Father George: Did you find a local Protestant community in Vietnam?
Anna: Yes, of course. When I left Korea, I already considered myself Christian. The world was already divided into Christians and non-Christians for me. So when I came to Vietnam, I immediately started looking for a church I could go to.
Father George: There are more Catholics than Protestants in Vietnam.
The world was already divided into Christians and non-Christians for me, but I thought that only Protestants are Christians.
Anna: Yes. However, as I wasn’t familiar with Catholicism, I didn’t look for Catholic communities. At that time, I didn’t even know about other Christians. For me the world consisted of Protestant Christians and non-Christians. During the tenth grade at school, I met an American girl. She was the only believer in the school. Her parents were Protestant missionaries in Vietnam. Their family had been doing missionary work for a long time. They lived in Kyrgyzstan for 10 years, building churches and preaching. She became my best friend, and as I never kept close contact with my relatives, I became a part of her family. These Protestant missionaries came as a team consisting of several families; they learned the local language, got to know the locals and told them about faith and God. They gave away Bibles. I helped them.
Father George: How successful is the Protestant mission in Vietnam? Are people interested in their teachings?
Anna: When I met them, they were just starting, so I don’t know what they have achieved at this point. These people do their missionary work very quietly and secretly…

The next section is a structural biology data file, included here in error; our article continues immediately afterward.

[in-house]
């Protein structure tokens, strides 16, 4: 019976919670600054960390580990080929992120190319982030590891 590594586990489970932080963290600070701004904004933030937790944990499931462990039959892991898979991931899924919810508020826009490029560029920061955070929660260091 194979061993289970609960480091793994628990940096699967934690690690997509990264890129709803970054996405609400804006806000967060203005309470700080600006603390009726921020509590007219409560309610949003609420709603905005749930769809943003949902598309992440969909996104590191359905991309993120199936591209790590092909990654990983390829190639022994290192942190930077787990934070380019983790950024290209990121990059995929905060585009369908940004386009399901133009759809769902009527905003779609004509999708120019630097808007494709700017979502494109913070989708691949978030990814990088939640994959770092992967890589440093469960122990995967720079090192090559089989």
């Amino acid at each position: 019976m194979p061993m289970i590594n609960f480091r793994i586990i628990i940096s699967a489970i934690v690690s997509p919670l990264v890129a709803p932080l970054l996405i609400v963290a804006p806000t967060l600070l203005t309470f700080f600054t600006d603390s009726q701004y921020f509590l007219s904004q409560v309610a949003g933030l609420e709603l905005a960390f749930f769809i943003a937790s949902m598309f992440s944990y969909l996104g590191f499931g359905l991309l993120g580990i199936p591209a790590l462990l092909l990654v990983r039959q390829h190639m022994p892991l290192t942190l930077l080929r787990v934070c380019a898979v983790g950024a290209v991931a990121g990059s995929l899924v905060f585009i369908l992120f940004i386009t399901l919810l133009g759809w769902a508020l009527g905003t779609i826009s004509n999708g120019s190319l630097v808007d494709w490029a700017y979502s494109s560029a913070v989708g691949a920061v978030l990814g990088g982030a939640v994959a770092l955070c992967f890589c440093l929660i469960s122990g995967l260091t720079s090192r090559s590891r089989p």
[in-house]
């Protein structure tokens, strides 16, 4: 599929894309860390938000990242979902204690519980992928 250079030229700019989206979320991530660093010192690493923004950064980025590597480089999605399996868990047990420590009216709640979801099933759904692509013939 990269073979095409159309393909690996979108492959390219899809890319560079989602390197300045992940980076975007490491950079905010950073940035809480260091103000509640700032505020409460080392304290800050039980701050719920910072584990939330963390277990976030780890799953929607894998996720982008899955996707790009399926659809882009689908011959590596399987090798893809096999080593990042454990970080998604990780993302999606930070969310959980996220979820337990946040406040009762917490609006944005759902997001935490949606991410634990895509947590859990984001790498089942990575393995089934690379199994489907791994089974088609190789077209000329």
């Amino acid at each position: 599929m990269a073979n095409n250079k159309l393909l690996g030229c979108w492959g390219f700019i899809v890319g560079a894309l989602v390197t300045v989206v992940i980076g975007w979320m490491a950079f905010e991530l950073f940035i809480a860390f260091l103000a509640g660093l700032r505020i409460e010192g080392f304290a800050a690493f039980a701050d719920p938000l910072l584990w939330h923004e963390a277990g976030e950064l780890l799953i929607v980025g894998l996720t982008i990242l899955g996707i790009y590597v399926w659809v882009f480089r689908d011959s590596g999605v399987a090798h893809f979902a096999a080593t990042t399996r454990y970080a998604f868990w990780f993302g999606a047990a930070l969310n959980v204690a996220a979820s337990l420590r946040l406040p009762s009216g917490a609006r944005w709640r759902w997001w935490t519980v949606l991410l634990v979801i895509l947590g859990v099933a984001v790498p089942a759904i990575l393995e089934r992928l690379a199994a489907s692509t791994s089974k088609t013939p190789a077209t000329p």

Father George: …not to attract attention?
In Vietnam, foreigners are not allowed to preach openly.
Anna: Yes, not to attract attention of the government agencies. First, the missionaries meet you. Then they continue preaching in their homes. They do not preach in the streets and don’t hand out flyers, because in Vietnam such things are not welcome.
Father George: Not only in Vietnam—the situation is the same in many Asian countries. It is believed that foreigners cannot be involved in missionary work without official permits. However, such official permits are issued to very few people. In Vietnam, they probably don’t ever issue them to foreigners. So any missionary work by foreigners is in fact illegal. Naturally, these precautions taken by American missionaries are understandable.
You mentioned that most of your fellow students in Vietnam were atheists. Did you experience any pressure from them? Did they know that you were Christian?
Anna: Yes. However, I grew up in a family without any boundaries and discipline; you can even say that there was no upbringing. My mother is a very religious Buddhist. She strictly observes various rituals, makes sacrifices, observes Buddhist Lents, reads prayers, etc. When I became Christian, she at first thought, “It is strange, of course, but that is okay.” In Vietnam, I mostly communicated and socialized with believers. As my contacts with other people were few, I did not feel any pressure. After few years, I was used to the Protestant environment, these people and their belief system.
I liked the fact that the believers have some principles. I liked the people in the church rather than the Protestant Church itself.
I visited various Protestant churches in Vietnam. There are Korean, Vietnamese and international communities there. I did not go regularly to any of them. For some reason, I didn’t always like it in these churches. I went there mostly to socialize with people. I liked the fact that these people have some principles. I probably liked the people in the church rather than the Church itself.
That was my life before Orthodoxy, before I came to Russia.